TMJ, concussion, depression, PTSD, and chronic pain held not to be “minor injuries” within the meaning of the Minor Injury Regulation.
McLean v. Parmar, 2015 ABQB 62, per Eidsvik, J. 
I. FACTS AND ISSUES
The Plaintiff was in a motor vehicle accident with a bus. Defendants admitted liability, leaving the only issue as quantum of damages. The Plaintiff claimed that she suffered from severe soft tissue injury (a WAD II injury) to her neck, shoulders and back, headaches, dizziness, injury to her TMJ, PTSD, depression, a concussion and chronic pain that lasted approximately two and a half years. A Certified Medical Examiner (CME) had given the opinion that her injuries were “minor injuries.”
The Plaintiff was working two jobs at the time of the accident. As a result of the accident, she had to quit her second job. Plaintiff also had to delay starting a two year course towards obtaining her Certified General Accountant (CGA) designation by two years.
The issues were whether any of her injuries qualified as “minor injuries” under the Minor Injury Regulation, Alta. Reg. 123/2004, what her loss of earning capacity was, and what her loss of housekeeping capacity was.
II. HELD: Injuries are not minor injuries, entitled to recover general damages.
1. The Plaintiff’s injuries were held not to qualify as “minor injuries” under the Minor Injury Regulation.
(a) The only injury that could potentially be considered minor was the WAD II soft tissue injuries to the Plaintiff’s neck, back, arms and hip.
(i) TMJ, concussion, depression, PTSD, and chronic pain were held not to be “minor injuries.”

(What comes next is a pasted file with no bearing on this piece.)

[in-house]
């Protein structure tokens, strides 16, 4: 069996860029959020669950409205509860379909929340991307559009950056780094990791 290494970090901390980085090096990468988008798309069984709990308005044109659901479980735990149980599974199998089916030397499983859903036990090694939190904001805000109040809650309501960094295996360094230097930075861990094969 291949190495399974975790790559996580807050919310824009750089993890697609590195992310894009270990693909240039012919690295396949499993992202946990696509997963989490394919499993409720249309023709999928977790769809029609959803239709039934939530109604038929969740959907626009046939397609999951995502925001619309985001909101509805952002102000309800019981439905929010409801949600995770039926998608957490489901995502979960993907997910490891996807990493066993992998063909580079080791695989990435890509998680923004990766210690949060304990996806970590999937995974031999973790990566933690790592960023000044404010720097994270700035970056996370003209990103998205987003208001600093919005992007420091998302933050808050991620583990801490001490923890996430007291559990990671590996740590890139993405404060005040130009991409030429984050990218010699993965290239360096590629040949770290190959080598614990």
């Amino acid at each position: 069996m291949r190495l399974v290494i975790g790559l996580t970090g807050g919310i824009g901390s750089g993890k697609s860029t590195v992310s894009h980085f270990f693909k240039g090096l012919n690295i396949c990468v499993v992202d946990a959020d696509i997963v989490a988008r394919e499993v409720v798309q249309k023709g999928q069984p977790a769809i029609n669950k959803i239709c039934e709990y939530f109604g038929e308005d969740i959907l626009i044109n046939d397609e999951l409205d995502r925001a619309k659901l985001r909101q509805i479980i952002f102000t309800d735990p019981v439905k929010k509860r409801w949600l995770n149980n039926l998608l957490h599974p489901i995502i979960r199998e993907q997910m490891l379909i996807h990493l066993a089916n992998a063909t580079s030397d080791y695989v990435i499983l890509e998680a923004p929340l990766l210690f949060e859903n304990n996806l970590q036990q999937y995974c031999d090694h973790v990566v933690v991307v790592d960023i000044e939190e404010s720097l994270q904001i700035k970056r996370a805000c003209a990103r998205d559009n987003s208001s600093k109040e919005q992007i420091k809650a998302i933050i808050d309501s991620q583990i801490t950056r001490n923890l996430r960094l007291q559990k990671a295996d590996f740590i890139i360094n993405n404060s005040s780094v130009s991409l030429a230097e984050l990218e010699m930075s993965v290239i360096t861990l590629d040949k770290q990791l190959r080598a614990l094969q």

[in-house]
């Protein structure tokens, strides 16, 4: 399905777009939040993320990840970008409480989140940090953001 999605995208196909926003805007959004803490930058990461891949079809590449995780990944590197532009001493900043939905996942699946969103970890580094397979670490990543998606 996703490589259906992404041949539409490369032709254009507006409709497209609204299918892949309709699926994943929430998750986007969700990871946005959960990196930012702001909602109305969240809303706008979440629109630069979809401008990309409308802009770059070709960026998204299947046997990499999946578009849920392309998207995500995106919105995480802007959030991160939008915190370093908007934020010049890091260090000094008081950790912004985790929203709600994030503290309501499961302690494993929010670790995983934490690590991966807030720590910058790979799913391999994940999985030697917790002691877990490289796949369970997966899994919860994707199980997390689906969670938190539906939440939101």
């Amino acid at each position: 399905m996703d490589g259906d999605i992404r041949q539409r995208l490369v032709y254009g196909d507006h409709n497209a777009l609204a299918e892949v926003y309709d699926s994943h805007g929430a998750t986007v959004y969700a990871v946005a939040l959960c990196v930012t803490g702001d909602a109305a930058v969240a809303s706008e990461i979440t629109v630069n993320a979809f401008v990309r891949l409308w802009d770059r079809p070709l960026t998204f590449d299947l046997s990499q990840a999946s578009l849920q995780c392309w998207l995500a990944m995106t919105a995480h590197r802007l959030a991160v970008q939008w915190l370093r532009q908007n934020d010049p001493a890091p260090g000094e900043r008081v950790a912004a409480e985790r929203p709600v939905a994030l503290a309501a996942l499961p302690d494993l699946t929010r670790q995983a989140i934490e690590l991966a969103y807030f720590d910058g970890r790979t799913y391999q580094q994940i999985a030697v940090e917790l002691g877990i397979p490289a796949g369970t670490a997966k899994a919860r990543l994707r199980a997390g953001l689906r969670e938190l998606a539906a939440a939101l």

(b) The opinion of the Certified Examiner under s.12 of the MIR that the injuries were minor is prima facie evidence that the injuries are minor.
(c) Under the definition of “minor injury” in the MIR, the injury does not result in a “serious impairment.”
(i) “Serious impairment” is defined as an impairment of a physical or cognitive function that results in a substantial inability to perform the essential task of the Plaintiff’s employment, education/training program, or of normal activities of daily living, that has been ongoing since the accident and is not expected to improve substantially.
(ii) For the WAD injury to be considered “seriously impairing,” it must be the primary factor contributing to the impairment.
(d) The Court found that the Plaintiff had displaced the prima facie CME opinion, as she was unable to continue her employment as a server. Although her injuries had “recovered,” this meant she was maximally recovered, not that she was able to return to such a physically demanding job.
(i) The Plaintiff was also unable to perform activities of daily living, including housecleaning and sports such as softball, which she played regularly prior to the accident. Although the ability to perform housecleaning did recover, the ability to play softball did not.
(e) The Court also found that although she was able to enrol in the CGA program eventually (two and a half years later), the fact that she was delayed such that the impact on her career and child bearing decisions was considered a “serious impairment to her life” from which there could be no recovery.
(i) However, the Court did not accept the Plaintiff’s argument that this delay in training meant that she would be impaired over her lifetime and for that reason fits within “serious impairment,” as the impairment contemplated in the act is one of “physical or cognitive function,” while this loss in career and life choice would attract economic and non-pecuniary damages rather than physical or cognitive ones.
(f) The Court also looked at her injuries from a “common sense point of view” to find that the injuries suffered were not the kind contemplated by the Legislature to be “minor.”
(i) Her 60 physiotherapy sessions were well beyond the 21 session automatically approved in a “minor injury” situation.
(ii) Her problems lasted two and a half years, which is classified as “chronic pain” as it is longer than three – six months, and therefore it is not a minor injury.
(g) The Court found that although she could technically be considered to have “improved substantially” as most of her WAD injuries had recovered, her situation was not one where the Legislature intended to define as “minor.”